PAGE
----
In Texas?

Trump won Texas by 9 points.

Cruz should win reelection by at least that amount.

Recall Cruz not only voted for Judge Kavanaugh but he articulately defended due process and innocent until proven guilty – the very hallmark of western jurisprudence.

We need him; America needs his voice in the Senate.

There has not been a Democrat to hold statewide office in Texas since 1994!

Keep it that way.

Cruz is a star in national politics and a firm vote for our side. He makes America first! And he is the best advocate for Texas bare none.

Turnout is critical.

Cruz MUST win.

Make this viral in every corner of Texas.

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Pat Robertson: C’mon, we’re not going to blow up a key Middle East alliance over one little murder

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Lefties are marveling that a brand-name Christian conservative would be encouraging followers to look the other way at an assassination, but they’re forgetting Jesus’s parting words at the end of the Sermon on the Mount: “If you want to make an omelette, you’ve got to break a few eggs.”

Wait, am I misremembering? My youthful memories of the gospels are not the best. I think perhaps the savior’s actual parting words were “Velvet glove, iron fist.”

I mean, that at least sounds like Jesus.

Lotta mixed feelings about the evangelical turn towards hard-nosed realpolitik under Trump. On the one hand, the gripe about Christian conservatives used to be that they were forever trying to inject morals into the messy business of politics, made more uncomfortable by the fact that many millions of people disagree with some of their stances on sexual morality and resent their attempts to convert them into policy. Well, good news: Between Robertson’s take on the Khashoggi affair and the complete pass given to Trump on matters like Stormygate, there’s less moralizing than ever.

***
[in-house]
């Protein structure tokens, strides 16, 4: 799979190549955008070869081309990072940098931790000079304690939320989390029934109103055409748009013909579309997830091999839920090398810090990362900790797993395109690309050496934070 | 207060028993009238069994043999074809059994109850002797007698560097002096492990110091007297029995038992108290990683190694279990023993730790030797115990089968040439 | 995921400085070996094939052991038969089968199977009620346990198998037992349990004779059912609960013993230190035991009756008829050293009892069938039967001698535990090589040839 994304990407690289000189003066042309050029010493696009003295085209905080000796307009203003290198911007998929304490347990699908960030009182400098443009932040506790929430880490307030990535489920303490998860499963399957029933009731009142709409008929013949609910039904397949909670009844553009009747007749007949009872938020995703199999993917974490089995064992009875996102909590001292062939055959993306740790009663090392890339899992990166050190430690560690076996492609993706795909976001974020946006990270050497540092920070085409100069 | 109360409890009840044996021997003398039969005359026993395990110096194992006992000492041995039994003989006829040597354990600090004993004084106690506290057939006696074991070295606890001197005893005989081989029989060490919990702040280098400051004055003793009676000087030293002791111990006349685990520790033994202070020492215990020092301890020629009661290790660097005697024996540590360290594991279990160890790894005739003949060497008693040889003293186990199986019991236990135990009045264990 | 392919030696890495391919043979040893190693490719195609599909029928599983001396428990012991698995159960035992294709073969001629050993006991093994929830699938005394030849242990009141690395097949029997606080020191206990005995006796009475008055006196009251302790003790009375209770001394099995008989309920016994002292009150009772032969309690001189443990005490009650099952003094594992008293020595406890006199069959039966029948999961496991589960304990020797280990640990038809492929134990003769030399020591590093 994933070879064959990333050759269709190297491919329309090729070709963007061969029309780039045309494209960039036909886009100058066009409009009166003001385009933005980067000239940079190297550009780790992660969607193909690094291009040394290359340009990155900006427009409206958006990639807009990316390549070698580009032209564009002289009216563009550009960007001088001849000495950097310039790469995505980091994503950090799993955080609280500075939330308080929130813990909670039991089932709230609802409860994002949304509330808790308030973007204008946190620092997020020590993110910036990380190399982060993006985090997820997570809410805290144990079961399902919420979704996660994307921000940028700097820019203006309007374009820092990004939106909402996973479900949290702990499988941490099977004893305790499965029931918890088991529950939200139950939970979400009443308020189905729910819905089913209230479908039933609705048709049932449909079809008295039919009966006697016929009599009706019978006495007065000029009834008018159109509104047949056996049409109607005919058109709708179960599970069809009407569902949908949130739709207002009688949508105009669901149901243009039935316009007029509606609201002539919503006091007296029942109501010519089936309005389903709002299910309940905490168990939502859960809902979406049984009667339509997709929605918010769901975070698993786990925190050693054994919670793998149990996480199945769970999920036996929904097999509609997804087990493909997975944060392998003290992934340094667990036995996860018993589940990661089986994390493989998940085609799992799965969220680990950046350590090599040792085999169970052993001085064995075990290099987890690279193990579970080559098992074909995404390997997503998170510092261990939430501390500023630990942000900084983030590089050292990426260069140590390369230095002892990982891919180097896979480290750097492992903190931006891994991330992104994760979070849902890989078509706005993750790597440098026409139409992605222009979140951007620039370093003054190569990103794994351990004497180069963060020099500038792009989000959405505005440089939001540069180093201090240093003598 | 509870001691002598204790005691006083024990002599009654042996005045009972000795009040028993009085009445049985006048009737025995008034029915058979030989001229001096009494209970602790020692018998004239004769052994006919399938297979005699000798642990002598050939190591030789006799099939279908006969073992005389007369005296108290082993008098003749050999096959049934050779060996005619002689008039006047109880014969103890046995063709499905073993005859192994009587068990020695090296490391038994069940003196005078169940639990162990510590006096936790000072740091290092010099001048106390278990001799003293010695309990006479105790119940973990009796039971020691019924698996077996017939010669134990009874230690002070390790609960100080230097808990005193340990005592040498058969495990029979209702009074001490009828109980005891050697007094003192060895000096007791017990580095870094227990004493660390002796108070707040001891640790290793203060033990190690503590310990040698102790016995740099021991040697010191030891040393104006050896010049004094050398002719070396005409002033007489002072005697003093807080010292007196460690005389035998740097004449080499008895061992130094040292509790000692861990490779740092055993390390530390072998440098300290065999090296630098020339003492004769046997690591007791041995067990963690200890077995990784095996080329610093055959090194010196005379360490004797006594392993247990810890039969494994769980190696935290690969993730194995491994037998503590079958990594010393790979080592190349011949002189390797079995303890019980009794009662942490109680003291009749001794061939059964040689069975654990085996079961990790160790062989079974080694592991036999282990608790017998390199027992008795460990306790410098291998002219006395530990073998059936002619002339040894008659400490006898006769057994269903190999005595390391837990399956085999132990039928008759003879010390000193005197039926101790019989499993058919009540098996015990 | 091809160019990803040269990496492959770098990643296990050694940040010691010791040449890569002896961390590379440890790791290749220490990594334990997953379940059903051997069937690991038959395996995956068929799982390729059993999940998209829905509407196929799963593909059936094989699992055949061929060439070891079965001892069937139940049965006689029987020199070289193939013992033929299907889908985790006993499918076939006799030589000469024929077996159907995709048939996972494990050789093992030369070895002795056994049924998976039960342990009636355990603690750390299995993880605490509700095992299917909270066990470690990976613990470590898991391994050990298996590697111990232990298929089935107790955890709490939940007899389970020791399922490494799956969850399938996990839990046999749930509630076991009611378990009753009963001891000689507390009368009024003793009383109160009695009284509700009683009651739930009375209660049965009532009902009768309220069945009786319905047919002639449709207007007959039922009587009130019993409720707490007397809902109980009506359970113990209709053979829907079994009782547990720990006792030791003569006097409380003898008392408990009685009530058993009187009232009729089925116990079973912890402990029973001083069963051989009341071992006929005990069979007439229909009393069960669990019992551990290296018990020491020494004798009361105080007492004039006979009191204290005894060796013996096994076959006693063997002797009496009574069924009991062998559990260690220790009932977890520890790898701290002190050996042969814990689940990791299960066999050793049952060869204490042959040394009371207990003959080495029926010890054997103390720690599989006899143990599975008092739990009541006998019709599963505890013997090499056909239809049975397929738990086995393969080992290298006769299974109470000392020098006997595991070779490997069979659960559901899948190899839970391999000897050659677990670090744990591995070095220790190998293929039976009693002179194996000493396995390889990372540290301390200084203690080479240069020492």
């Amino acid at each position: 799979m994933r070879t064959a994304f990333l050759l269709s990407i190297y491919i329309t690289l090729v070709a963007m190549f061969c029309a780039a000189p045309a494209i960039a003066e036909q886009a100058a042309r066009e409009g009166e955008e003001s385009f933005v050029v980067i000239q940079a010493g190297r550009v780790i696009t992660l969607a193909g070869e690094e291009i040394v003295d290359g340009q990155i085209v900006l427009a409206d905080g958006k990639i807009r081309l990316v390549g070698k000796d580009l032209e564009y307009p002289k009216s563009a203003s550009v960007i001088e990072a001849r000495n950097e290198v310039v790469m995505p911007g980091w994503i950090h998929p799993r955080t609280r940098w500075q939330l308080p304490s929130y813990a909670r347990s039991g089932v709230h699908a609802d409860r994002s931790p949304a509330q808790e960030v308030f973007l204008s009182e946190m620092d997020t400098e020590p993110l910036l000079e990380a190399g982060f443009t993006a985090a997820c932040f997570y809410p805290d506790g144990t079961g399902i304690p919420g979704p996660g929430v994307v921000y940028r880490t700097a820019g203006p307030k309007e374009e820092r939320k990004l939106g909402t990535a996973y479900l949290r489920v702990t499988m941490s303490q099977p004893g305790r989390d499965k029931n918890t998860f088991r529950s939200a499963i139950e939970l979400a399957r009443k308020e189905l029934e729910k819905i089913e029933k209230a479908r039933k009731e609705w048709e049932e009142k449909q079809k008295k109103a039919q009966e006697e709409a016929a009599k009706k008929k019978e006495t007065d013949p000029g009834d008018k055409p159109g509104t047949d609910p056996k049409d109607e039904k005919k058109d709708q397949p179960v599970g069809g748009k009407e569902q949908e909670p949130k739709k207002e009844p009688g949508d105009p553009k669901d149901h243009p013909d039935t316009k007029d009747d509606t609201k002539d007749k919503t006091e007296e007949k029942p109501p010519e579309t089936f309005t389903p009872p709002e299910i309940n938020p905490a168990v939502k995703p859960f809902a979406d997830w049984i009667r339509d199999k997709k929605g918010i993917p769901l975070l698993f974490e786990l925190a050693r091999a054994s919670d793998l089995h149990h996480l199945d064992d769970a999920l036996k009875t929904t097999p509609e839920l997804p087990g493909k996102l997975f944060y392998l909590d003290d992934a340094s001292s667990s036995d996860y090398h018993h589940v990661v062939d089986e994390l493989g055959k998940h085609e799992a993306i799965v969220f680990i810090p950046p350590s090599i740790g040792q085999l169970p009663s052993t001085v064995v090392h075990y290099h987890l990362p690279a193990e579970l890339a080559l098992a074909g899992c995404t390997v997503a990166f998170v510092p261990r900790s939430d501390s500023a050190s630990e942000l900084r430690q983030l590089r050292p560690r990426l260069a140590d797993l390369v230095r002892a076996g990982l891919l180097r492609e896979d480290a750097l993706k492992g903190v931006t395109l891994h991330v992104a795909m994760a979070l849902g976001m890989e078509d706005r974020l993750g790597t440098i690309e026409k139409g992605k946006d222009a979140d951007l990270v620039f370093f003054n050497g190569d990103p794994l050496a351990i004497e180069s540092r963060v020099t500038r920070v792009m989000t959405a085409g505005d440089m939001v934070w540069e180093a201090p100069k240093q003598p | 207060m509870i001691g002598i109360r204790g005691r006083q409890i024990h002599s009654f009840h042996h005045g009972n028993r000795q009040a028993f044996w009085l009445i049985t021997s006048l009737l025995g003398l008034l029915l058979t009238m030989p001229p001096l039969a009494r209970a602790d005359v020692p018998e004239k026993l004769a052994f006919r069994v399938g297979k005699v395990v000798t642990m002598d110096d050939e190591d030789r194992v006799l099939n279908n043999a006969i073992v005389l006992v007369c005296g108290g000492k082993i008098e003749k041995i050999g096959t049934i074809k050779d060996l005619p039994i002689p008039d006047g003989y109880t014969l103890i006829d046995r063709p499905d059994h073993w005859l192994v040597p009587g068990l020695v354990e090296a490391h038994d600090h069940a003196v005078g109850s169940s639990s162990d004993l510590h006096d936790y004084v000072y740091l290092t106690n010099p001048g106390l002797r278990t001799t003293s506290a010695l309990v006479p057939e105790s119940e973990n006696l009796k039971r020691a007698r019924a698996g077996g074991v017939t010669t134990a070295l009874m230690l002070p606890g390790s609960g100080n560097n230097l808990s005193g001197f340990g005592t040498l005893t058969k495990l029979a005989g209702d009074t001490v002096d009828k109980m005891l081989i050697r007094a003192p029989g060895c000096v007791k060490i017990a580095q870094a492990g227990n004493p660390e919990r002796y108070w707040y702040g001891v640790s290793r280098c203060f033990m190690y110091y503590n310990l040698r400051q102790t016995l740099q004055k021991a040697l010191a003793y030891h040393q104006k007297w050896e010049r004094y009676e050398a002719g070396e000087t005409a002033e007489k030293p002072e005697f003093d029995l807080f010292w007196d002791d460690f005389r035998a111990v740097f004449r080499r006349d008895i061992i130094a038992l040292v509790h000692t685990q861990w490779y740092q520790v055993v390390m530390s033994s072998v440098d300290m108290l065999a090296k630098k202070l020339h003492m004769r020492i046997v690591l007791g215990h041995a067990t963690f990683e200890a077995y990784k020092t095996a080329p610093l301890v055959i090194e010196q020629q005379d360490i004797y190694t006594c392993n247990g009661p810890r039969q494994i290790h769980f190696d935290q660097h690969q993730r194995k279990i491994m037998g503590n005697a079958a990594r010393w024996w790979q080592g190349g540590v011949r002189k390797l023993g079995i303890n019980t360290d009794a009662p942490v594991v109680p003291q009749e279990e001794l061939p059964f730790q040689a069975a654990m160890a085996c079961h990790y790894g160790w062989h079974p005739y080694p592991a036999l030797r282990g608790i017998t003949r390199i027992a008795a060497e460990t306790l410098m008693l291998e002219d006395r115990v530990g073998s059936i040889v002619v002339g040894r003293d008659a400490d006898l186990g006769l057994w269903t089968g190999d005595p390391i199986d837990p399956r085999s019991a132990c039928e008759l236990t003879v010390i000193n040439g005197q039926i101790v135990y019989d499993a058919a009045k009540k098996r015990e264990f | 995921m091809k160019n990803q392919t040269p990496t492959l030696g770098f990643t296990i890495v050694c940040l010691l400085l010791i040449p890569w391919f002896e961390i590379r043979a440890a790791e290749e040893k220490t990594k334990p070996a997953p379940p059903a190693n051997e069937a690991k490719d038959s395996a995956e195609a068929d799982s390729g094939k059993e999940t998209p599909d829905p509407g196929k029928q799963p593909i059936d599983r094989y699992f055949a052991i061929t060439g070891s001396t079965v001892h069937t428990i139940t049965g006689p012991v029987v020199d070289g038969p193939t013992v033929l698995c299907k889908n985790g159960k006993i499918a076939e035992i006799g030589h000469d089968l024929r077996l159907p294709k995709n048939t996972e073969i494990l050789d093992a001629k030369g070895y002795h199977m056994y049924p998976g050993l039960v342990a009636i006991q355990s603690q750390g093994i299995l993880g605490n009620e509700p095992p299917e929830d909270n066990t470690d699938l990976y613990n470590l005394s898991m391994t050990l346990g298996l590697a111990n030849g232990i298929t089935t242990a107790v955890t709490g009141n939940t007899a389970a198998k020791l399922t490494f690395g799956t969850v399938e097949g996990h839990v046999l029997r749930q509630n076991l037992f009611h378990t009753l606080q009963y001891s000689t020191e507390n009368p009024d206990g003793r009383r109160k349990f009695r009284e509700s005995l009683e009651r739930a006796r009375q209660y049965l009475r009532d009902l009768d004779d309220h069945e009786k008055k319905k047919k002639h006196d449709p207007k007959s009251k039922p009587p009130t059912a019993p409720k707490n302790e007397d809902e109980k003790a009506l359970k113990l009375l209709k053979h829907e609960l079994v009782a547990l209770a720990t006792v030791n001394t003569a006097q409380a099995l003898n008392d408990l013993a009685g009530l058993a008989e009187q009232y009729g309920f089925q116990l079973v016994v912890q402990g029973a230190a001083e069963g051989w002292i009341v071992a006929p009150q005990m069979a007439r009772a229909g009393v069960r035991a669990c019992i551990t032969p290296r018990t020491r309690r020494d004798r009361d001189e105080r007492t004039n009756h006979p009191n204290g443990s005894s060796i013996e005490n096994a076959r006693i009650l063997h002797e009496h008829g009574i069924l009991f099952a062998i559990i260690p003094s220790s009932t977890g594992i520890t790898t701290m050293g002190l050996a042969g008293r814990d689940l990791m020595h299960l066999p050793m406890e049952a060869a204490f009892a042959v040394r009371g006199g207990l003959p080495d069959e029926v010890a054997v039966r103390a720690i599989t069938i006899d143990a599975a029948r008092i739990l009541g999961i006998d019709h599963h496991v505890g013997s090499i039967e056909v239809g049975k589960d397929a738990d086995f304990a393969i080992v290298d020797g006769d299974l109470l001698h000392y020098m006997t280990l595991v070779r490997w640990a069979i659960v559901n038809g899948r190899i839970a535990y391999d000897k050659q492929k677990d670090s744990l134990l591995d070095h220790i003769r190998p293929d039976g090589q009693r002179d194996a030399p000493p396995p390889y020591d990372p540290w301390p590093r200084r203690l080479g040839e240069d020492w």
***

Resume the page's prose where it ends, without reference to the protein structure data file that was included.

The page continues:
The bad news? I’m unclear from the clip below on how many murders Pastor Robertson would be willing to tolerate in the name of preserving the alliance and “$100 billion worth of arms sales,” as he notes in passing. Presumably his interest in the latter answers my question: Some of those weapons will be used to continue killing civilians in neighboring Yemen, as he doubtless knows. If Robertson’s willing to condone that in the name of checking Iran, naturally he would condone looking the other way at a lot of things, Khashoggi’s murder just one among them. Christianity’s nice and all but we’ve gotta live in the real world.

I honestly don’t know whether to call him a fraud or to salute him for taking a cold but sober view of the international chessboard.

There may be another reason why he and POTUS’s friends at CBN are rushing to provide cover here, though:

To some extent the Saudis’ problem is Trump’s problem. Right now Trump can afford to ignore the Democrats’ interest in finding out how much his and the Kingdom’s interests overlap. In three months, with the House likely in Democratic hands, it’ll be harder.